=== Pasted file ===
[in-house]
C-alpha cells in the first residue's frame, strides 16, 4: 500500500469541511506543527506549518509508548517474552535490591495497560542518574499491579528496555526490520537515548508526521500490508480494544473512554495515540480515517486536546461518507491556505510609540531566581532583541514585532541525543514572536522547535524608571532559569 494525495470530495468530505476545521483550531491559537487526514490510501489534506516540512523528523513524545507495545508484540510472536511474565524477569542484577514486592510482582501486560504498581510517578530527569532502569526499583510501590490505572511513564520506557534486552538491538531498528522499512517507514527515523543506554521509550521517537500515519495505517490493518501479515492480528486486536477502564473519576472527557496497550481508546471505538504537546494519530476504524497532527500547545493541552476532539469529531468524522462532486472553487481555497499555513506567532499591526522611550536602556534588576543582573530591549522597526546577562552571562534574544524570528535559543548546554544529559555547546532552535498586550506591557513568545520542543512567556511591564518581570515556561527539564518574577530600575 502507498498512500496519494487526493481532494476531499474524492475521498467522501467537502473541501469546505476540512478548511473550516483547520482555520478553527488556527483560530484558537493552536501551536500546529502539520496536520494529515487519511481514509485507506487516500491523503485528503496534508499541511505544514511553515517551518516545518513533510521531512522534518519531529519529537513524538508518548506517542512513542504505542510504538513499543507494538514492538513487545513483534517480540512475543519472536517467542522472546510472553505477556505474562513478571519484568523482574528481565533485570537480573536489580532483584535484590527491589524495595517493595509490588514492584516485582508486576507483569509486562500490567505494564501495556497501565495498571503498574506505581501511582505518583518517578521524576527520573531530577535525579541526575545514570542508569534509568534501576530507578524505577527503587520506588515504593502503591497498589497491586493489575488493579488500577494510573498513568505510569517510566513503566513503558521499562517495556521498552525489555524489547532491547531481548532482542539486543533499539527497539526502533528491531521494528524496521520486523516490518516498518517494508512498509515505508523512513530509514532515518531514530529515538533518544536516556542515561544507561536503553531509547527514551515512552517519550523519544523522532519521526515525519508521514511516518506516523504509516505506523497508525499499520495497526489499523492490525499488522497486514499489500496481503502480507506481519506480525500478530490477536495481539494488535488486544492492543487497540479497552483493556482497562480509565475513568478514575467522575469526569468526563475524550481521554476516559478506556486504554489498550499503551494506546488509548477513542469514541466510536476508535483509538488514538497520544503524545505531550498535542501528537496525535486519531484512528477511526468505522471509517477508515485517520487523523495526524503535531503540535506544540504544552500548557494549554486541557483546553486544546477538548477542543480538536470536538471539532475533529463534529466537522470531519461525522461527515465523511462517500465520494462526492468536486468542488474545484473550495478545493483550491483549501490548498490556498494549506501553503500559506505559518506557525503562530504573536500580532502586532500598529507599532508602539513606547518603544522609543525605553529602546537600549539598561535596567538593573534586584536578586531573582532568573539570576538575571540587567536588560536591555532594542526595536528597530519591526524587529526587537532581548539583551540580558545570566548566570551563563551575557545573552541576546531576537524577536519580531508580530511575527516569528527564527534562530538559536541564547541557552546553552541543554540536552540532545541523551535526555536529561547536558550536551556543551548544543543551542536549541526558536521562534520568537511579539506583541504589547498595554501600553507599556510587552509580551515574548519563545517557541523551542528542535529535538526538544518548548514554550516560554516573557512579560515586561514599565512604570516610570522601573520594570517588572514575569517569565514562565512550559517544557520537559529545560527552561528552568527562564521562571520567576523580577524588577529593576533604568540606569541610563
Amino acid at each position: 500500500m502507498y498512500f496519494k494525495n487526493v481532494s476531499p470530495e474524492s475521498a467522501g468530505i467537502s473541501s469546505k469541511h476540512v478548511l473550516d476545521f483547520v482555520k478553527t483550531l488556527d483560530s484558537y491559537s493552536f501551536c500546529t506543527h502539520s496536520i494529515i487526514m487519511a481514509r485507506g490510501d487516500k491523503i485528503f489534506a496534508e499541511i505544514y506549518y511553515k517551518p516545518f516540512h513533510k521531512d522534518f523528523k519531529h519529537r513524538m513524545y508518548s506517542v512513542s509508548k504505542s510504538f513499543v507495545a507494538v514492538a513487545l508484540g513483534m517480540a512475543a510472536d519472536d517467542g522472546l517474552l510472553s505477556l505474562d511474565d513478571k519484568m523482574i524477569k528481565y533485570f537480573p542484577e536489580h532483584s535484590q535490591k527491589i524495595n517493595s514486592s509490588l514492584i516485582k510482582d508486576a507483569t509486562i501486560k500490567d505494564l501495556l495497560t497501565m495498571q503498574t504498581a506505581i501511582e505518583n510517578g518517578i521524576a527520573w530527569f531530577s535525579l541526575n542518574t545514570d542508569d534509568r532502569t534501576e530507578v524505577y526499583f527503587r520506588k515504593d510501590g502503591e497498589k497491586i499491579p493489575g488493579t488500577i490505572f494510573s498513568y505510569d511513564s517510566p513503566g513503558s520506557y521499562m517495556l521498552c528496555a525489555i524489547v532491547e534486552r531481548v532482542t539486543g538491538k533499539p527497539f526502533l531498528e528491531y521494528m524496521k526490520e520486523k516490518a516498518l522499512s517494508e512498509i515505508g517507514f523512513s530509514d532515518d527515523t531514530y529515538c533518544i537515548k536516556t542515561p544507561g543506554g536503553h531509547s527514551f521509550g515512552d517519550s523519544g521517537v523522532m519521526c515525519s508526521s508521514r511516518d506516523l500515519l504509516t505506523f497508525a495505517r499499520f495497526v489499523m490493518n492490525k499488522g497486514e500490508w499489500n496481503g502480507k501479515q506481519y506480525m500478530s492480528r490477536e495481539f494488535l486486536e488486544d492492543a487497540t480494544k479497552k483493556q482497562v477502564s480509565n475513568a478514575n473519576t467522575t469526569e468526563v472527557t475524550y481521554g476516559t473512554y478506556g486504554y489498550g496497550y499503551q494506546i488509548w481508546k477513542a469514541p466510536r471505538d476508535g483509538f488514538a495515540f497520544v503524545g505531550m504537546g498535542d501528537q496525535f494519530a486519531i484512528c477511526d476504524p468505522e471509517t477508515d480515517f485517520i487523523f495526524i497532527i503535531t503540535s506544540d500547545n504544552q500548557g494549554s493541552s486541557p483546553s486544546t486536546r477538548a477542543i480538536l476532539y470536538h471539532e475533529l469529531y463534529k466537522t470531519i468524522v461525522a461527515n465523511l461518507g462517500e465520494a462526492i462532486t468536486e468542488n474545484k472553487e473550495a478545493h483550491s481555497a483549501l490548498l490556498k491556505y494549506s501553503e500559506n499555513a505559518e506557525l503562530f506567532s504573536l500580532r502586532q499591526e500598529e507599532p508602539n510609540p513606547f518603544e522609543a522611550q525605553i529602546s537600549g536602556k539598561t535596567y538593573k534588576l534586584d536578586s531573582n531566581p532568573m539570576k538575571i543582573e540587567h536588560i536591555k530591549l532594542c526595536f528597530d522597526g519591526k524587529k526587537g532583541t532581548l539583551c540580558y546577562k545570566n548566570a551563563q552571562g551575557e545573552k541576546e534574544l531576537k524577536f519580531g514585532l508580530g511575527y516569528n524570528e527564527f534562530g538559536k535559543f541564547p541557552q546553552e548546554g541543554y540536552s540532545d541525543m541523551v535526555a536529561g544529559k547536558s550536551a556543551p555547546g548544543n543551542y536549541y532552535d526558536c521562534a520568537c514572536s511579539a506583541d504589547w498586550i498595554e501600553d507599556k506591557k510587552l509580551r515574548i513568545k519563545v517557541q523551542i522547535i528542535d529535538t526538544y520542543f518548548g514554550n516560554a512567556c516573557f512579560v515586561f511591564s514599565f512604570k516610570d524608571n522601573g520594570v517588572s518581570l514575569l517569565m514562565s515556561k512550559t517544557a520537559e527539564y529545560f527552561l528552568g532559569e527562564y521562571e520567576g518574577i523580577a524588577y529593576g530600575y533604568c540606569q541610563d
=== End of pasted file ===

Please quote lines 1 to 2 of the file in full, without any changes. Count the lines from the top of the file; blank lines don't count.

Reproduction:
[in-house]
C-alpha cells in the first residue's frame, strides 16, 4: 500500500469541511506543527506549518509508548517474552535490591495497560542518574499491579528496555526490520537515548508526521500490508480494544473512554495515540480515517486536546461518507491556505510609540531566581532583541514585532541525543514572536522547535524608571532559569 494525495470530495468530505476545521483550531491559537487526514490510501489534506516540512523528523513524545507495545508484540510472536511474565524477569542484577514486592510482582501486560504498581510517578530527569532502569526499583510501590490505572511513564520506557534486552538491538531498528522499512517507514527515523543506554521509550521517537500515519495505517490493518501479515492480528486486536477502564473519576472527557496497550481508546471505538504537546494519530476504524497532527500547545493541552476532539469529531468524522462532486472553487481555497499555513506567532499591526522611550536602556534588576543582573530591549522597526546577562552571562534574544524570528535559543548546554544529559555547546532552535498586550506591557513568545520542543512567556511591564518581570515556561527539564518574577530600575 502507498498512500496519494487526493481532494476531499474524492475521498467522501467537502473541501469546505476540512478548511473550516483547520482555520478553527488556527483560530484558537493552536501551536500546529502539520496536520494529515487519511481514509485507506487516500491523503485528503496534508499541511505544514511553515517551518516545518513533510521531512522534518519531529519529537513524538508518548506517542512513542504505542510504538513499543507494538514492538513487545513483534517480540512475543519472536517467542522472546510472553505477556505474562513478571519484568523482574528481565533485570537480573536489580532483584535484590527491589524495595517493595509490588514492584516485582508486576507483569509486562500490567505494564501495556497501565495498571503498574506505581501511582505518583518517578521524576527520573531530577535525579541526575545514570542508569534509568534501576530507578524505577527503587520506588515504593502503591497498589497491586493489575488493579488500577494510573498513568505510569517510566513503566513503558521499562517495556521498552525489555524489547532491547531481548532482542539486543533499539527497539526502533528491531521494528524496521520486523516490518516498518517494508512498509515505508523512513530509514532515518531514530529515538533518544536516556542515561544507561536503553531509547527514551515512552517519550523519544523522532519521526515525519508521514511516518506516523504509516505506523497508525499499520495497526489499523492490525499488522497486514499489500496481503502480507506481519506480525500478530490477536495481539494488535488486544492492543487497540479497552483493556482497562480509565475513568478514575467522575469526569468526563475524550481521554476516559478506556486504554489498550499503551494506546488509548477513542469514541466510536476508535483509538488514538497520544503524545505531550498535542501528537496525535486519531484512528477511526468505522471509517477508515485517520487523523495526524503535531503540535506544540504544552500548557494549554486541557483546553486544546477538548477542543480538536470536538471539532475533529463534529466537522470531519461525522461527515465523511462517500465520494462526492468536486468542488474545484473550495478545493483550491483549501490548498490556498494549506501553503500559506505559518506557525503562530504573536500580532502586532500598529507599532508602539513606547518603544522609543525605553529602546537600549539598561535596567538593573534586584536578586531573582532568573539570576538575571540587567536588560536591555532594542526595536528597530519591526524587529526587537532581548539583551540580558545570566548566570551563563551575557545573552541576546531576537524577536519580531508580530511575527516569528527564527534562530538559536541564547541557552546553552541543554540536552540532545541523551535526555536529561547536558550536551556543551548544543543551542536549541526558536521562534520568537511579539506583541504589547498595554501600553507599556510587552509580551515574548519563545517557541523551542528542535529535538526538544518548548514554550516560554516573557512579560515586561514599565512604570516610570522601573520594570517588572514575569517569565514562565512550559517544557520537559529545560527552561528552568527562564521562571520567576523580577524588577529593576533604568540606569541610563